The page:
In a context of confusion and flashy journalism, rigour becomes a precious value.
The Bible gives us extensive guidance on how his heart functions, but there are many situations where we will also need that extra dimension of Spirit leading to help us apply the Bible to our current situation.
‘What is truth? said jesting Pilate, and would not stay for an answer,’ wrote Francis Bacon 400 years ago. People have been asking the same question ever since that confrontation between Jesus and Pontius Pilate.
In the 1970s students like myself considered it vitally important to find out what really was true, and the books of Francis Schaeffer which addressed this issue were immensely popular.
Now, it seems that people are more interested in answering the question, ‘Does it work in practice?’ than ‘Is it true?’ We are even told that the West is becoming a post-truth society, where it is the emotional impact of something which counts, rather than its truth.
Yet the issue of truth refuses to go away. The rise of fake news causes us to question whether there is any information which can be wholly trusted. Life was so much simpler in the pre-internet age. You bought a newspaper or watched the TV and you more or less believed what you read and saw. Journalists were generally honest in their reporting, even if at times they failed to report on all the subtleties of the issues that they wrote about. Now, with social media, we are bombarded from a multitude of sources by information that claims to be news. How can we know what to trust and what not to trust? Does it even matter?
At first sight the question, ‘What is truth?’ has a pretty straightforward answer for a Christian. We follow Jesus, who said, “I am the truth” (John 14:6); so everything that he and his heavenly Father say is truth, and this truth is encapsulated in the revelation which they have given to us, which is called “the word of truth” (2 Timothy 2:15). In the Bible we are strongly exhorted to “put off falsehood and speak truthfully to our neighbours” (Ephesians 4:25), “not to lie to each other” (Colossians 3:9). So is that the end of the matter?
Not quite. Enter Shiprah and Puah on to the scene. Who are they? you may well ask. Well, I must confess that I only knew their roles, not their names, before I wrote this article. They are the Hebrew midwives in Exodus 1 whom Pharaoh tried to coerce into his plan to exterminate the Israelites – sadly, genocide is nothing new. He told them, “When you help the Hebrew women in childbirth and observe them on the delivery stool, if it is a boy, kill him, but if it is a girl, let her live” (v.16).
“However, the midwifes feared God and did not do what the king of Egypt had told them to do; they let the boys live” (v.17). When the king realised what was going on, he called them in for an explanation. They answered him, “Hebrew women are not like Egyptian women; they are vigorous and give birth before the midwives arrive” (v.19). This was a complete falsehood. Yet in the verses after this (20-21) we read, “God was kind to the midwives. … Because they feared God, he gave them families of their own.” People who feared God deliberately lied; and he was kind to them. What is truth?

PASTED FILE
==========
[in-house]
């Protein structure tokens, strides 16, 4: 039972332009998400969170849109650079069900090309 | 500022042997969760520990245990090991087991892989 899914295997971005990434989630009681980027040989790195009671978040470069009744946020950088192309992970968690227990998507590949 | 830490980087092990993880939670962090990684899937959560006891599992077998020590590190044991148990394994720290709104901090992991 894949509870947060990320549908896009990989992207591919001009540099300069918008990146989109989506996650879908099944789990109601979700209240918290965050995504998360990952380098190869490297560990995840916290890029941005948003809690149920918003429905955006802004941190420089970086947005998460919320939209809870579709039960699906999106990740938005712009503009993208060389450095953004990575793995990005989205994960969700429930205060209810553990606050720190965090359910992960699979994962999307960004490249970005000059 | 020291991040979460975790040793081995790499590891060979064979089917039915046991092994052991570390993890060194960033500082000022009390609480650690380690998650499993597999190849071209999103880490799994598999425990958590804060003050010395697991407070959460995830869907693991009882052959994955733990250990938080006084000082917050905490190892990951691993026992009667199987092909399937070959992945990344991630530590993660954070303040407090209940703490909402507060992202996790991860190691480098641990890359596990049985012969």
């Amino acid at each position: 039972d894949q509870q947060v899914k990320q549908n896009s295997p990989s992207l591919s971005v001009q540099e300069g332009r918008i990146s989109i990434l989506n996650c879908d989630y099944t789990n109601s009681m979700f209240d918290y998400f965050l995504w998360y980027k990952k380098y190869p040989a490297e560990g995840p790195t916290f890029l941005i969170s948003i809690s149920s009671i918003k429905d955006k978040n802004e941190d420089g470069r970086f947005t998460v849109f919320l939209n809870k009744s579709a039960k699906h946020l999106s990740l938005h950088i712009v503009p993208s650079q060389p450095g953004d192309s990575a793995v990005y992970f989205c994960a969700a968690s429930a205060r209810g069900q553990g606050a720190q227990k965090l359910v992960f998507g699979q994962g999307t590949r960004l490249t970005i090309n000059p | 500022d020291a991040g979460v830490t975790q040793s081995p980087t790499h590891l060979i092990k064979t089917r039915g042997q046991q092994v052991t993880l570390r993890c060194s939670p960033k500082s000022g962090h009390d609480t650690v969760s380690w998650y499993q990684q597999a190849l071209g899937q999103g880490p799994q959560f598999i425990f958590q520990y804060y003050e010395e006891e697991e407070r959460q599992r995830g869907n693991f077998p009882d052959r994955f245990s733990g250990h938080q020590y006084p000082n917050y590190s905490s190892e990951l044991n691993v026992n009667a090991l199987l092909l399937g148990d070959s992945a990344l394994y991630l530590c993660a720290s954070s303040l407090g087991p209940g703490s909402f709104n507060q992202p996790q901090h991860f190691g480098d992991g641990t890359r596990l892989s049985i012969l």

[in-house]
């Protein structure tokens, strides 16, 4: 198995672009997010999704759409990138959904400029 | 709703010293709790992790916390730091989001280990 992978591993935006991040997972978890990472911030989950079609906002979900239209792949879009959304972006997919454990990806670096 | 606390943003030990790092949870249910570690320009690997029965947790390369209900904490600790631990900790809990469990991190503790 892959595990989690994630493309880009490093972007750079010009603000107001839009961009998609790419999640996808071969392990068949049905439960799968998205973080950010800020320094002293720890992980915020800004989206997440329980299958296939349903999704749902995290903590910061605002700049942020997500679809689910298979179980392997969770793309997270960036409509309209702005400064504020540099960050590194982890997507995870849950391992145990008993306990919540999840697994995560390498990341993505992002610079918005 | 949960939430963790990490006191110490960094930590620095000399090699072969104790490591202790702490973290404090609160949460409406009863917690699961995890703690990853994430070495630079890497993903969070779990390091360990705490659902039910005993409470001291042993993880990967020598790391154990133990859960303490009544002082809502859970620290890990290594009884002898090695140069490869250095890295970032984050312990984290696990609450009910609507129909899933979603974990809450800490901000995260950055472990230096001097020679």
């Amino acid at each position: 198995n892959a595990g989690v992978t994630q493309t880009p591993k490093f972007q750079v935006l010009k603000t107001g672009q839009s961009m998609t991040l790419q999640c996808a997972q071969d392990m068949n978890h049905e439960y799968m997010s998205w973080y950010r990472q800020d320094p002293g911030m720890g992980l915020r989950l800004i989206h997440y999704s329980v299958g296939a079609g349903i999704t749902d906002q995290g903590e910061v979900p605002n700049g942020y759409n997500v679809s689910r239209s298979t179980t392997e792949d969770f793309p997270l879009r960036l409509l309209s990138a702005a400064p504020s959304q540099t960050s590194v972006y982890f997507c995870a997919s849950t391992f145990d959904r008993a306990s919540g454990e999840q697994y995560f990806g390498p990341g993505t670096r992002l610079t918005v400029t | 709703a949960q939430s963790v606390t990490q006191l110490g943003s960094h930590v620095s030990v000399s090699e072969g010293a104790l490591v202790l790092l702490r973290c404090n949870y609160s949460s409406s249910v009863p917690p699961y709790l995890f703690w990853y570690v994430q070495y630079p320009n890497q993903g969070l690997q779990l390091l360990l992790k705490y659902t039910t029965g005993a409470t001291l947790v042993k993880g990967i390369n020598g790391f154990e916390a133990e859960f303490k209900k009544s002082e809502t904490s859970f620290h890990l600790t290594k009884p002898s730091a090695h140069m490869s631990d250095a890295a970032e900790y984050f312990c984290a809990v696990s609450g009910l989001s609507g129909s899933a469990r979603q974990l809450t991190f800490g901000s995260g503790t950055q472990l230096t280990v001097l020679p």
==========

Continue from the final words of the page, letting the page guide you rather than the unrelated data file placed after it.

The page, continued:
This is not the only example in the Bible where hiding the truth is commended. In 1 Samuel 21 David was on the run from Saul and desperately needed food and weapons, so he went to the high priest at Nob and falsely told him that he was on a secret mission for Saul. Despite the fact that this action resulted in the death of 85 priests at the hand of Saul, Jesus commends David (Matthew 12:3-4). What are we to make of this?
Light is thrown upon this issue by another incident in Jesus’ life: in Mark 3 people were waiting to lay an accusation against him for healing a man on the Sabbath. To the strict Jews of Jesus’ day the Sabbath laws were every bit as important as those against lying – after all, both are part of the Ten Commandments which forms the foundation of the Law of Moses. Without waiting to hear their accusation, Jesus asked one simple question, “Which is lawful on the Sabbath: to do good or to do evil, to save life or to kill?” (Mark 3:4). Like jesting Pilate, they too remained silent.
The same question is relevant in relation to truth. Which is lawful? To tell the truth and kill or to hide the truth and save life? Should Shiprah and Puah have told the king the truth and so exposed the Hebrew baby boys – and themselves – to death; or should they have lied and saved many lives? Should Mr ten Boom have told the truth to the German soldiers about the Jews he was hiding in his shop and exposed them to certain death? Or should he have lied and kept them alive? Put like that, there can only be one answer.
Not all situations are as clear as this. However, those situations warn us against applying one particular moral principle absolutely, without taking others into account. Under Jesus Christ’s new covenant we are called not to follow a set of rules, but to be led by the Spirit (Romans 8:14) in order to discern the heart of our heavenly Father in each situation which we face. The Bible gives us extensive guidance on how his heart functions, but there are many situations where we will also need that extra dimension of Spirit leading to help us apply the Bible to our current situation.
Shiprah and Puah feared God: their heart was right before him, so they were able to make a correct moral decision in the very challenging situation with which they were confronted. May God give us the wisdom and discernment by his Spirit to do the same in each situation which we face, today and in the future.